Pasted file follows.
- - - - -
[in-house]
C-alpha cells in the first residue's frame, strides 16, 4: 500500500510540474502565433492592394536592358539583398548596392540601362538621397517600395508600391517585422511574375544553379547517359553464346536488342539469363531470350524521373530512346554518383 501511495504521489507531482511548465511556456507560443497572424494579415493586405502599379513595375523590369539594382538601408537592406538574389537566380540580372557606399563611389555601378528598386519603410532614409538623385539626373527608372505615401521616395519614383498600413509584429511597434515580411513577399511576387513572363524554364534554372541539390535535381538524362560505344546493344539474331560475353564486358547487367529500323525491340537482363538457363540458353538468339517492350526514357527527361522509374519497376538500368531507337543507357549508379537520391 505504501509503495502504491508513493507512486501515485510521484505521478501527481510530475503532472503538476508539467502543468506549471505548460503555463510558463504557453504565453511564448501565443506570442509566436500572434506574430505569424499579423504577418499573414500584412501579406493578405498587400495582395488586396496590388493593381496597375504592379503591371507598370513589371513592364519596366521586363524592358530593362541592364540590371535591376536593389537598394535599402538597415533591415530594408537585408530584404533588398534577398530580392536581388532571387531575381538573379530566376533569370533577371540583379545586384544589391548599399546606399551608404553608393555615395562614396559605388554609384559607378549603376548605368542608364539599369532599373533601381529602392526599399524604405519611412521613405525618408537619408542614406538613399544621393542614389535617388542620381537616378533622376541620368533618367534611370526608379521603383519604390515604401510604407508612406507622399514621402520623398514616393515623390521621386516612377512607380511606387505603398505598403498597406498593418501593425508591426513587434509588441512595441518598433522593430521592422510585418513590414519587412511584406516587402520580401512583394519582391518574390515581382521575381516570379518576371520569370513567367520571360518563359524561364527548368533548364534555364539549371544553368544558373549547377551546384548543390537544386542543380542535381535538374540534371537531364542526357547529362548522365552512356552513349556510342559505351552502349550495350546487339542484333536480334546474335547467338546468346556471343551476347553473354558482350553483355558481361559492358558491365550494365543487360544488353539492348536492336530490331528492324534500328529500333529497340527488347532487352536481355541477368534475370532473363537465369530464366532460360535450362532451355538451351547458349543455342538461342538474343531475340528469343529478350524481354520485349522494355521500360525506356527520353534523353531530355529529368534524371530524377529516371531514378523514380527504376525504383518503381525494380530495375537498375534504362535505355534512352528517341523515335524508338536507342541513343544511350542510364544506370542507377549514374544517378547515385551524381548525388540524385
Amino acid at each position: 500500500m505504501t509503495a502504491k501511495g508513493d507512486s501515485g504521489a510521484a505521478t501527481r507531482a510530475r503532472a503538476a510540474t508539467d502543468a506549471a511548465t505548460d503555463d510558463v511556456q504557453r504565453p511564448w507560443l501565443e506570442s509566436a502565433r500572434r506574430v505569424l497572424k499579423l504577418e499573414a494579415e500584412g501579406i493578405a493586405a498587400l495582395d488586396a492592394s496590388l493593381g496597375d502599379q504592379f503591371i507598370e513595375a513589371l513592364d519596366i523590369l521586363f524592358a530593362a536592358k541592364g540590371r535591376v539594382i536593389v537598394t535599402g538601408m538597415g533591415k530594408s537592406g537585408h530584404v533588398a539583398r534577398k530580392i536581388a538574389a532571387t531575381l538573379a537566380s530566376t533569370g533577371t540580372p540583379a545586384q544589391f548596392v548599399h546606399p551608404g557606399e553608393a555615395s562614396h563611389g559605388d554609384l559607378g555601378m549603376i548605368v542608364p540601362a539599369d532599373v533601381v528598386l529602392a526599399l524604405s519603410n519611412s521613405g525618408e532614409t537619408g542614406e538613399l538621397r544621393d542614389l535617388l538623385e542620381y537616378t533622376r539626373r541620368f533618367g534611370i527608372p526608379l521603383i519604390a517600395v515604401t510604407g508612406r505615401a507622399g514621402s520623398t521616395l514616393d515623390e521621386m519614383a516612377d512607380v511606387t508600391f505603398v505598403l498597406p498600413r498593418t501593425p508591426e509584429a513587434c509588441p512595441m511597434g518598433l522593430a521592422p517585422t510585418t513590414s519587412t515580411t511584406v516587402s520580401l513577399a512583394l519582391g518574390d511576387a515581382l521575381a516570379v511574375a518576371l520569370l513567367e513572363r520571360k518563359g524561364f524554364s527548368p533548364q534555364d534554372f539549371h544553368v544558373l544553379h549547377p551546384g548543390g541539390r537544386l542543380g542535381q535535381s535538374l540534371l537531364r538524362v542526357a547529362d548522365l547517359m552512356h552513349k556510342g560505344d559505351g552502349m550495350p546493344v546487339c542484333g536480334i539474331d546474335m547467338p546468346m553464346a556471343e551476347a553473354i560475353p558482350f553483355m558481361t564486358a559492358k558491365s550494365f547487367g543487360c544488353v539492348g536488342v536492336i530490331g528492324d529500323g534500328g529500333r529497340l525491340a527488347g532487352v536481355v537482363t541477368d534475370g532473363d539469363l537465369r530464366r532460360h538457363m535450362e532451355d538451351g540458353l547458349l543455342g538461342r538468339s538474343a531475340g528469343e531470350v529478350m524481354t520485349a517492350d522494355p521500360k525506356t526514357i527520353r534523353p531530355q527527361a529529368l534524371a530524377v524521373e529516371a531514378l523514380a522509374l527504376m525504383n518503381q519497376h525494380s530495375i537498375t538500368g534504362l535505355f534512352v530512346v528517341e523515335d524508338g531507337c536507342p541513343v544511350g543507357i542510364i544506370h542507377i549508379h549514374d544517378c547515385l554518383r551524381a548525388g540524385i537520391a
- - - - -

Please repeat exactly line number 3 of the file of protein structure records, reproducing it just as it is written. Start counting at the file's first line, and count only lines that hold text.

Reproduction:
Amino acid at each position: 500500500m505504501t509503495a502504491k501511495g508513493d507512486s501515485g504521489a510521484a505521478t501527481r507531482a510530475r503532472a503538476a510540474t508539467d502543468a506549471a511548465t505548460d503555463d510558463v511556456q504557453r504565453p511564448w507560443l501565443e506570442s509566436a502565433r500572434r506574430v505569424l497572424k499579423l504577418e499573414a494579415e500584412g501579406i493578405a493586405a498587400l495582395d488586396a492592394s496590388l493593381g496597375d502599379q504592379f503591371i507598370e513595375a513589371l513592364d519596366i523590369l521586363f524592358a530593362a536592358k541592364g540590371r535591376v539594382i536593389v537598394t535599402g538601408m538597415g533591415k530594408s537592406g537585408h530584404v533588398a539583398r534577398k530580392i536581388a538574389a532571387t531575381l538573379a537566380s530566376t533569370g533577371t540580372p540583379a545586384q544589391f548596392v548599399h546606399p551608404g557606399e553608393a555615395s562614396h563611389g559605388d554609384l559607378g555601378m549603376i548605368v542608364p540601362a539599369d532599373v533601381v528598386l529602392a526599399l524604405s519603410n519611412s521613405g525618408e532614409t537619408g542614406e538613399l538621397r544621393d542614389l535617388l538623385e542620381y537616378t533622376r539626373r541620368f533618367g534611370i527608372p526608379l521603383i519604390a517600395v515604401t510604407g508612406r505615401a507622399g514621402s520623398t521616395l514616393d515623390e521621386m519614383a516612377d512607380v511606387t508600391f505603398v505598403l498597406p498600413r498593418t501593425p508591426e509584429a513587434c509588441p512595441m511597434g518598433l522593430a521592422p517585422t510585418t513590414s519587412t515580411t511584406v516587402s520580401l513577399a512583394l519582391g518574390d511576387a515581382l521575381a516570379v511574375a518576371l520569370l513567367e513572363r520571360k518563359g524561364f524554364s527548368p533548364q534555364d534554372f539549371h544553368v544558373l544553379h549547377p551546384g548543390g541539390r537544386l542543380g542535381q535535381s535538374l540534371l537531364r538524362v542526357a547529362d548522365l547517359m552512356h552513349k556510342g560505344d559505351g552502349m550495350p546493344v546487339c542484333g536480334i539474331d546474335m547467338p546468346m553464346a556471343e551476347a553473354i560475353p558482350f553483355m558481361t564486358a559492358k558491365s550494365f547487367g543487360c544488353v539492348g536488342v536492336i530490331g528492324d529500323g534500328g529500333r529497340l525491340a527488347g532487352v536481355v537482363t541477368d534475370g532473363d539469363l537465369r530464366r532460360h538457363m535450362e532451355d538451351g540458353l547458349l543455342g538461342r538468339s538474343a531475340g528469343e531470350v529478350m524481354t520485349a517492350d522494355p521500360k525506356t526514357i527520353r534523353p531530355q527527361a529529368l534524371a530524377v524521373e529516371a531514378l523514380a522509374l527504376m525504383n518503381q519497376h525494380s530495375i537498375t538500368g534504362l535505355f534512352v530512346v528517341e523515335d524508338g531507337c536507342p541513343v544511350g543507357i542510364i544506370h542507377i549508379h549514374d544517378c547515385l554518383r551524381a548525388g540524385i537520391a